Family Health

A Complete Fall Risk Assessment: Help Your Older Loved Ones Stay Safe

Some tumbles are more serious than others, but at least most of us don't live life in fear of falling. This all changes as people get older. The consequences of a fall are greater, which means that conducting a fall risk assessment in the residences of older loved ones is a must.

Whether it's a parent, family friend, or close neighbor, you want the people you care about to live life without fear of injury -- and stay independent and mobile at the same time. They may not consider the risks around their home, so take it upon yourself to learn what to look out for and how you can make things a little safer for them.

Falls Are No Laughing Matter

The available statistics about falls paint a serious picture. One-third of all older adults (ages 65 and over) fall each year, resulting in 2.5 million emergency-department visits and more than 700,000 hospitalizations, according to the CDC. In fact, falls are the leading cause of both nonfatal and fatal injuries for this age group.

Many age-related factors contribute to fall risk, including changes in hearing, vision, muscle strength, balance, and coordination. Additionally, certain medical conditions such as arthritis, diabetes, and osteoporosis make falling more likely.

Fall Risk Assessment 101

Falls can happen anywhere, but more than half of all falls happen at home. The first step to preventing falls is identifying where they're most likely to occur and eliminating or reducing hazards. Here are some useful tips to help you recognize and act on risks within the home:

  • Declutter living spaces. Keep walkways obstacle-free by moving furniture and relocating exposed cords. This creates a more open -- and safer -- living space.
  • Reorganize the kitchen. Place too-high items in lower, easier-to-reach locations to avoid any unneeded climbing or reaching. Try to recognize areas where slippery surfaces could develop and place dish towels within easy reach.
  • Make bathroom modifications. Apply nonslip adhesive strips to the floor of the shower or bathtub. Additionally, install grab bars beside the commode and inside and outside the bathtub/shower area.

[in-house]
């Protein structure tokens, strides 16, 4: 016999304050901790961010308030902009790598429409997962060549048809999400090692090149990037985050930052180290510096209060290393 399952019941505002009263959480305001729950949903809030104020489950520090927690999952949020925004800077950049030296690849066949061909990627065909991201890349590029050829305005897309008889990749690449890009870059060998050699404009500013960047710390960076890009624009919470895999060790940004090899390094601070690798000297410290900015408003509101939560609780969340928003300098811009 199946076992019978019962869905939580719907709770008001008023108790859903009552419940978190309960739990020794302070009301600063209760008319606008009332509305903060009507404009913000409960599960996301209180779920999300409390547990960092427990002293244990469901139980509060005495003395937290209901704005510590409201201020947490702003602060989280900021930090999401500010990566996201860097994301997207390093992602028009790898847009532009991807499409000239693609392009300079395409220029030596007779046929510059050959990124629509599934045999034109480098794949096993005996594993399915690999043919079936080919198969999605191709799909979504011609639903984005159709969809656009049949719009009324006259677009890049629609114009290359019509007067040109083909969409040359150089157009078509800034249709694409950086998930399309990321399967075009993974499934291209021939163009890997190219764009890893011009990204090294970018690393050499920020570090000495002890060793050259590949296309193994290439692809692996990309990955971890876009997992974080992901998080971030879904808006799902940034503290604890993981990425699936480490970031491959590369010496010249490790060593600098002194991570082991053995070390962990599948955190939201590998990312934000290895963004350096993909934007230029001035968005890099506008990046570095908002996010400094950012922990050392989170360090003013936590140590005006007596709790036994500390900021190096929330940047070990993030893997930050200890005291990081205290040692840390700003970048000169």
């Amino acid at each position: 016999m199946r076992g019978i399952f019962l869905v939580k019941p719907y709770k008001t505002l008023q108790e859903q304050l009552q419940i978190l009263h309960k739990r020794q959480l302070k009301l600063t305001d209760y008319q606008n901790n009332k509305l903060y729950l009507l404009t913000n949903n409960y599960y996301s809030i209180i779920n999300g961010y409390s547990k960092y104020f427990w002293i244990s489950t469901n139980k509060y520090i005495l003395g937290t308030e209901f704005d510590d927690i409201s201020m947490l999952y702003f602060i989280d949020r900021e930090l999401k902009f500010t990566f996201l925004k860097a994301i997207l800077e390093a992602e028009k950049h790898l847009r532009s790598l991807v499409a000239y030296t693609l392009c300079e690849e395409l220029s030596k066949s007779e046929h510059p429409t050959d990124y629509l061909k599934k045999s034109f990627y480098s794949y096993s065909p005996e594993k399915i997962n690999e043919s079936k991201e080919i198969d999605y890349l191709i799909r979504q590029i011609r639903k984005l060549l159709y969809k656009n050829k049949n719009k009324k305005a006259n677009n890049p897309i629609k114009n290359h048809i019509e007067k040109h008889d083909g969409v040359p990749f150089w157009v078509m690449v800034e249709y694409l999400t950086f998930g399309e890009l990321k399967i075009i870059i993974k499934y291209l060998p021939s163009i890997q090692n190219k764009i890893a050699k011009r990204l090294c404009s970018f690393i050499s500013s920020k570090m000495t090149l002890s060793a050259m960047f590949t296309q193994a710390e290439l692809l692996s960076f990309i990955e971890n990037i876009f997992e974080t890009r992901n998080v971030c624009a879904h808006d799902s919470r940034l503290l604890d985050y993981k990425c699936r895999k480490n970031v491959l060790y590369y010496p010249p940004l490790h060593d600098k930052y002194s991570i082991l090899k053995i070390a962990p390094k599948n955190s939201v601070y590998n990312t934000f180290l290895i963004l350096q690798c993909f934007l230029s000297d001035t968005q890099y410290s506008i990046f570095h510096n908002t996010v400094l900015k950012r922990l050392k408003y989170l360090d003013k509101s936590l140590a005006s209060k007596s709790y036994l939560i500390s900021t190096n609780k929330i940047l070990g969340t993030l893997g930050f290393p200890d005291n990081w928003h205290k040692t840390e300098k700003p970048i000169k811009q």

• Enhance visibility on stairways. Keep stairways, both indoor and outdoor, clutter-free and unobstructed. Use a stabilized, well-maintained, and continuous stairway railing. Add reflective tape to the edges of each step to increase visibility.
  • Be mindful of flooring. Remove throw rugs, thick carpeting, and runners. If your older loved one uses a wheelchair, walker, or cane, invest in nonskid hardwood flooring. Refrain from using wax on floors because it makes surfaces very slippery.
  • Increase lighting. Ensure that all living areas are well lit and that good lighting is installed in critical areas such as entrances, stairways, hallways, the kitchen, bathrooms, and outdoor walkways.
  • Install night-lights. Place night-lights around the bedroom or bathroom, or suggest leaving the bathroom light on to help them get to-and-fro in the middle of the night.
  • Avoid long clothing. Feet can get tangled in long clothing such as nightgowns and robes, which increases fall risk.
  • Obtain properly fitted footwear. Well-fitted shoes and slippers with rubber soles can help decrease falls by lessening foot shuffle.
  • Be aware of pets. Pets often get underfoot and can cause trips. Try using a collar with bells so furry friends can be heard if they're nearby.
  • Clear outdoor walkways. Check the condition of outdoor walkways and stairs. Make sure that fallen leaves, ice, or snow is removed regularly.
  • Install a medical monitoring system. If your older loved one lives alone, consider a medical monitoring system to ensure quick medical attention from emergency medical services if a fall should occur.

As you can see from the above list of fall prevention tips, there's a lot to cover within the home. It's easy to overlook something simple that presents a big risk. Do your due diligence, and both you and the older person you care for will feel more at ease.

Posted in Family Health

Christina Bhattacharya is a freelance journalist, creative writer, and content marketer living in California. She has been involved in the health and fitness field since 1999. Christina holds an A.S. in physical therapy from the Community College of the Air Force, a B.A. in technical communications from University of Maryland University College, and a M.S. in health management from Lindenwood University. She also maintains various health, fitness, and management certifications.

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*This information is for educational purposes only and does not constitute health care advice. You should always seek the advice of your doctor or physician before making health care decisions.